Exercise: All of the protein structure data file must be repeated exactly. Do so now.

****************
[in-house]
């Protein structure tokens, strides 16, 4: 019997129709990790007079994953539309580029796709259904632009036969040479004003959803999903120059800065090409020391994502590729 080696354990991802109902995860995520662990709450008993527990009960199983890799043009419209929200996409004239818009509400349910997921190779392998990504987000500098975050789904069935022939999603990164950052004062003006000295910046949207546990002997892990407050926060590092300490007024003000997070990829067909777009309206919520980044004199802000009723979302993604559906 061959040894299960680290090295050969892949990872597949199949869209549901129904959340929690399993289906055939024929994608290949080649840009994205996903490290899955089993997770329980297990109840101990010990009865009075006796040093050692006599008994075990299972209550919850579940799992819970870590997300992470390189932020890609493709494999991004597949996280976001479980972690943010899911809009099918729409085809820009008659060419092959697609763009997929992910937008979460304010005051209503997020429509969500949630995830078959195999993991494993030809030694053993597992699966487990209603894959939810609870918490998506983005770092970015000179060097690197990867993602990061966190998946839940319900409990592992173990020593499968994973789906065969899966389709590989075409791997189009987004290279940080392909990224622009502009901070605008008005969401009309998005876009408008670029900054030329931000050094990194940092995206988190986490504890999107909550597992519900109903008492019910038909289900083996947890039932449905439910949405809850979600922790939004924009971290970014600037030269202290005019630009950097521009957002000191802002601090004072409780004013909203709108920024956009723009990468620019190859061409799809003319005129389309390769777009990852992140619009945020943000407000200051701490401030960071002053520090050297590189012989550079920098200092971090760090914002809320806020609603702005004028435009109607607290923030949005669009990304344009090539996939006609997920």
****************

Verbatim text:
[in-house]
């Protein structure tokens, strides 16, 4: 019997129709990790007079994953539309580029796709259904632009036969040479004003959803999903120059800065090409020391994502590729 080696354990991802109902995860995520662990709450008993527990009960199983890799043009419209929200996409004239818009509400349910997921190779392998990504987000500098975050789904069935022939999603990164950052004062003006000295910046949207546990002997892990407050926060590092300490007024003000997070990829067909777009309206919520980044004199802000009723979302993604559906 061959040894299960680290090295050969892949990872597949199949869209549901129904959340929690399993289906055939024929994608290949080649840009994205996903490290899955089993997770329980297990109840101990010990009865009075006796040093050692006599008994075990299972209550919850579940799992819970870590997300992470390189932020890609493709494999991004597949996280976001479980972690943010899911809009099918729409085809820009008659060419092959697609763009997929992910937008979460304010005051209503997020429509969500949630995830078959195999993991494993030809030694053993597992699966487990209603894959939810609870918490998506983005770092970015000179060097690197990867993602990061966190998946839940319900409990592992173990020593499968994973789906065969899966389709590989075409791997189009987004290279940080392909990224622009502009901070605008008005969401009309998005876009408008670029900054030329931000050094990194940092995206988190986490504890999107909550597992519900109903008492019910038909289900083996947890039932449905439910949405809850979600922790939004924009971290970014600037030269202290005019630009950097521009957002000191802002601090004072409780004013909203709108920024956009723009990468620019190859061409799809003319005129389309390769777009990852992140619009945020943000407000200051701490401030960071002053520090050297590189012989550079920098200092971090760090914002809320806020609603702005004028435009109607607290923030949005669009990304344009090539996939006609997920």